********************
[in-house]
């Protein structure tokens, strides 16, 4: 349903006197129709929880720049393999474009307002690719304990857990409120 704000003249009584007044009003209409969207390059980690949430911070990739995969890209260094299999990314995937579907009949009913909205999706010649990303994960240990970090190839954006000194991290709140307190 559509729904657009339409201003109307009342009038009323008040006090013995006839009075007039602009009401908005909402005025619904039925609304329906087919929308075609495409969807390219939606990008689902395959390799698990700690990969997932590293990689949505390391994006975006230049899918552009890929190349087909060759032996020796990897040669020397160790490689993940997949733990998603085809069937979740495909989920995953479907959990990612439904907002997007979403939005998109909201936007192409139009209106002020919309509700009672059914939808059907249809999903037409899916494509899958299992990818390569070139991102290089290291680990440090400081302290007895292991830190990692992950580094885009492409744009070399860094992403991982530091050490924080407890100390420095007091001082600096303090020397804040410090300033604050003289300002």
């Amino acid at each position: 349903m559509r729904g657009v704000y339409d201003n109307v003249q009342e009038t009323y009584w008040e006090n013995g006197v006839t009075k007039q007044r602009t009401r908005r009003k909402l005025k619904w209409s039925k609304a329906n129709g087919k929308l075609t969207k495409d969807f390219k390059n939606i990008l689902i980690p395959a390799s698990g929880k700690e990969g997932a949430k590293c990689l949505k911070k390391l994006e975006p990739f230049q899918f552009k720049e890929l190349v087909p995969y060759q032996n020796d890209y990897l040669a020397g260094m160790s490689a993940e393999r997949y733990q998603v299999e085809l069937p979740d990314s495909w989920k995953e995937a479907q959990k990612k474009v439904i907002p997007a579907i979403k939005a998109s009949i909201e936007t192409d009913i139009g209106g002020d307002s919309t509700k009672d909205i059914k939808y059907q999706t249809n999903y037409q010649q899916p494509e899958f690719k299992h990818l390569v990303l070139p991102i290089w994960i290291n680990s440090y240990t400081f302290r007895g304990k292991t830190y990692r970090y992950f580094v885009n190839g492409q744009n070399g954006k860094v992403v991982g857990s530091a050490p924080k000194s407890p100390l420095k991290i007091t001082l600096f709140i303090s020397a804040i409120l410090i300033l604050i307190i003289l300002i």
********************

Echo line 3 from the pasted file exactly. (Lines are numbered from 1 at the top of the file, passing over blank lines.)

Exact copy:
């Amino acid at each position: 349903m559509r729904g657009v704000y339409d201003n109307v003249q009342e009038t009323y009584w008040e006090n013995g006197v006839t009075k007039q007044r602009t009401r908005r009003k909402l005025k619904w209409s039925k609304a329906n129709g087919k929308l075609t969207k495409d969807f390219k390059n939606i990008l689902i980690p395959a390799s698990g929880k700690e990969g997932a949430k590293c990689l949505k911070k390391l994006e975006p990739f230049q899918f552009k720049e890929l190349v087909p995969y060759q032996n020796d890209y990897l040669a020397g260094m160790s490689a993940e393999r997949y733990q998603v299999e085809l069937p979740d990314s495909w989920k995953e995937a479907q959990k990612k474009v439904i907002p997007a579907i979403k939005a998109s009949i909201e936007t192409d009913i139009g209106g002020d307002s919309t509700k009672d909205i059914k939808y059907q999706t249809n999903y037409q010649q899916p494509e899958f690719k299992h990818l390569v990303l070139p991102i290089w994960i290291n680990s440090y240990t400081f302290r007895g304990k292991t830190y990692r970090y992950f580094v885009n190839g492409q744009n070399g954006k860094v992403v991982g857990s530091a050490p924080k000194s407890p100390l420095k991290i007091t001082l600096f709140i303090s020397a804040i409120l410090i300033l604050i307190i003289l300002i």